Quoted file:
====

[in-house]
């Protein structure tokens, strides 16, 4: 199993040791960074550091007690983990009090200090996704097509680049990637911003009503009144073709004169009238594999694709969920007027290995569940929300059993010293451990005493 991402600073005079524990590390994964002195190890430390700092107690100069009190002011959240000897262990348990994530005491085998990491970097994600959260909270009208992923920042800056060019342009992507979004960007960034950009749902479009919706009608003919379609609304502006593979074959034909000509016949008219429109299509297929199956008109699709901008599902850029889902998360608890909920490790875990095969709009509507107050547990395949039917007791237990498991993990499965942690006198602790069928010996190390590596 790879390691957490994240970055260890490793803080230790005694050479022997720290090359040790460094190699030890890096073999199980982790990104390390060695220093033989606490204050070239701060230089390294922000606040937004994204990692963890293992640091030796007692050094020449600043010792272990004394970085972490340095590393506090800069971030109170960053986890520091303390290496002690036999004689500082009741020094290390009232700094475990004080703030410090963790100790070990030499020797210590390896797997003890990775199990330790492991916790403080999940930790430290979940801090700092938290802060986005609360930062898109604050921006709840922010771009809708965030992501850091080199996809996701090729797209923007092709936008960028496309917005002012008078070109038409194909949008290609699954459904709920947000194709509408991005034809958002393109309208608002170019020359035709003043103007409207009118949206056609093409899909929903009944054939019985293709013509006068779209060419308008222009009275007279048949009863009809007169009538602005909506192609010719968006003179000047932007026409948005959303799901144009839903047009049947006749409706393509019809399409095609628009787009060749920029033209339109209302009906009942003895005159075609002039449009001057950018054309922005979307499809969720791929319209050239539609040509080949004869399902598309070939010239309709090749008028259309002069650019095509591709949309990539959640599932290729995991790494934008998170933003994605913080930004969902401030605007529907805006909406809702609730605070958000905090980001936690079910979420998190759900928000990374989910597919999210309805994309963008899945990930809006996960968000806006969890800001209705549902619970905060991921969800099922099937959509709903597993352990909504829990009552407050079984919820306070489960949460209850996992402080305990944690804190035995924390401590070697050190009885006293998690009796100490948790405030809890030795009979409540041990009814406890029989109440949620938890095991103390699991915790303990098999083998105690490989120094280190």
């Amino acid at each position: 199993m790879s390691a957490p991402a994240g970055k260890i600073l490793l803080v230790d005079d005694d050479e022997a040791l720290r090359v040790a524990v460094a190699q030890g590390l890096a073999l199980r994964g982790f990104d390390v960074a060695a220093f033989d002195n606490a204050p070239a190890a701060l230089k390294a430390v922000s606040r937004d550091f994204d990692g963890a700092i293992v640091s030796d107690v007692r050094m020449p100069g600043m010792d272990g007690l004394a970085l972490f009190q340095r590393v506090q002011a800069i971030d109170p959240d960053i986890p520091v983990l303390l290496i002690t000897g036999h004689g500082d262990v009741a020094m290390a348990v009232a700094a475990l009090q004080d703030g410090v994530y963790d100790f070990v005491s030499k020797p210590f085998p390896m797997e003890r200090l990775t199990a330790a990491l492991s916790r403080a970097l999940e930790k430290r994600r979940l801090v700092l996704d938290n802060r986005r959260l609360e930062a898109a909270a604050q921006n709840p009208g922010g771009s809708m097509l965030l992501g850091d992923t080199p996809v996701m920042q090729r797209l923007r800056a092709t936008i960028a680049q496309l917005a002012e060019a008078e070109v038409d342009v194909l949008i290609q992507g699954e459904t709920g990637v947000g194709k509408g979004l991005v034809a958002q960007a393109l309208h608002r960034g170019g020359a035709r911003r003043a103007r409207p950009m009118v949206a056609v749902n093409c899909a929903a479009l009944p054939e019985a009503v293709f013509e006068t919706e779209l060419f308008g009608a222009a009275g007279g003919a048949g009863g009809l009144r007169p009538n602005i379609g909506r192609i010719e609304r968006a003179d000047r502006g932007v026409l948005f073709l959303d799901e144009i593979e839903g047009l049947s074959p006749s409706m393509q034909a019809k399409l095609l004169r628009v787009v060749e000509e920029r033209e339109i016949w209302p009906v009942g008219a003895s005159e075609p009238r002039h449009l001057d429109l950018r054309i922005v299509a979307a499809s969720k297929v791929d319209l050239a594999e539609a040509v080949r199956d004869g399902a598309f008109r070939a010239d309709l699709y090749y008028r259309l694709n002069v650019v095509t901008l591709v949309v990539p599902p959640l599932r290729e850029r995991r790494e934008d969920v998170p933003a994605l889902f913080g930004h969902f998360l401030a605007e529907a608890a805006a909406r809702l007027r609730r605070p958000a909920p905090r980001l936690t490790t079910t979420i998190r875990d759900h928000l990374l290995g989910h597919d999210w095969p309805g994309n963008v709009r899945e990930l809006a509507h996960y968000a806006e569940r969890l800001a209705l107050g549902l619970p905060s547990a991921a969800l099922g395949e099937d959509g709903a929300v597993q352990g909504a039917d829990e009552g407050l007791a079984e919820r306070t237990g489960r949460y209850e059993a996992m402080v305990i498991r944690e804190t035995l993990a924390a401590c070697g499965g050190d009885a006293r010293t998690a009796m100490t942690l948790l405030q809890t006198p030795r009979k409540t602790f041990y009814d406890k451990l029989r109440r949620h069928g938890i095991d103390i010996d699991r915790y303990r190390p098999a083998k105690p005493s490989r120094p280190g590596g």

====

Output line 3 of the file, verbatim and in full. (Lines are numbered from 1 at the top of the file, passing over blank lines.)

């Amino acid at each position: 199993m790879s390691a957490p991402a994240g970055k260890i600073l490793l803080v230790d005079d005694d050479e022997a040791l720290r090359v040790a524990v460094a190699q030890g590390l890096a073999l199980r994964g982790f990104d390390v960074a060695a220093f033989d002195n606490a204050p070239a190890a701060l230089k390294a430390v922000s606040r937004d550091f994204d990692g963890a700092i293992v640091s030796d107690v007692r050094m020449p100069g600043m010792d272990g007690l004394a970085l972490f009190q340095r590393v506090q002011a800069i971030d109170p959240d960053i986890p520091v983990l303390l290496i002690t000897g036999h004689g500082d262990v009741a020094m290390a348990v009232a700094a475990l009090q004080d703030g410090v994530y963790d100790f070990v005491s030499k020797p210590f085998p390896m797997e003890r200090l990775t199990a330790a990491l492991s916790r403080a970097l999940e930790k430290r994600r979940l801090v700092l996704d938290n802060r986005r959260l609360e930062a898109a909270a604050q921006n709840p009208g922010g771009s809708m097509l965030l992501g850091d992923t080199p996809v996701m920042q090729r797209l923007r800056a092709t936008i960028a680049q496309l917005a002012e060019a008078e070109v038409d342009v194909l949008i290609q992507g699954e459904t709920g990637v947000g194709k509408g979004l991005v034809a958002q960007a393109l309208h608002r960034g170019g020359a035709r911003r003043a103007r409207p950009m009118v949206a056609v749902n093409c899909a929903a479009l009944p054939e019985a009503v293709f013509e006068t919706e779209l060419f308008g009608a222009a009275g007279g003919a048949g009863g009809l009144r007169p009538n602005i379609g909506r192609i010719e609304r968006a003179d000047r502006g932007v026409l948005f073709l959303d799901e144009i593979e839903g047009l049947s074959p006749s409706m393509q034909a019809k399409l095609l004169r628009v787009v060749e000509e920029r033209e339109i016949w209302p009906v009942g008219a003895s005159e075609p009238r002039h449009l001057d429109l950018r054309i922005v299509a979307a499809s969720k297929v791929d319209l050239a594999e539609a040509v080949r199956d004869g399902a598309f008109r070939a010239d309709l699709y090749y008028r259309l694709n002069v650019v095509t901008l591709v949309v990539p599902p959640l599932r290729e850029r995991r790494e934008d969920v998170p933003a994605l889902f913080g930004h969902f998360l401030a605007e529907a608890a805006a909406r809702l007027r609730r605070p958000a909920p905090r980001l936690t490790t079910t979420i998190r875990d759900h928000l990374l290995g989910h597919d999210w095969p309805g994309n963008v709009r899945e990930l809006a509507h996960y968000a806006e569940r969890l800001a209705l107050g549902l619970p905060s547990a991921a969800l099922g395949e099937d959509g709903a929300v597993q352990g909504a039917d829990e009552g407050l007791a079984e919820r306070t237990g489960r949460y209850e059993a996992m402080v305990i498991r944690e804190t035995l993990a924390a401590c070697g499965g050190d009885a006293r010293t998690a009796m100490t942690l948790l405030q809890t006198p030795r009979k409540t602790f041990y009814d406890k451990l029989r109440r949620h069928g938890i095991d103390i010996d699991r915790y303990r190390p098999a083998k105690p005493s490989r120094p280190g590596g």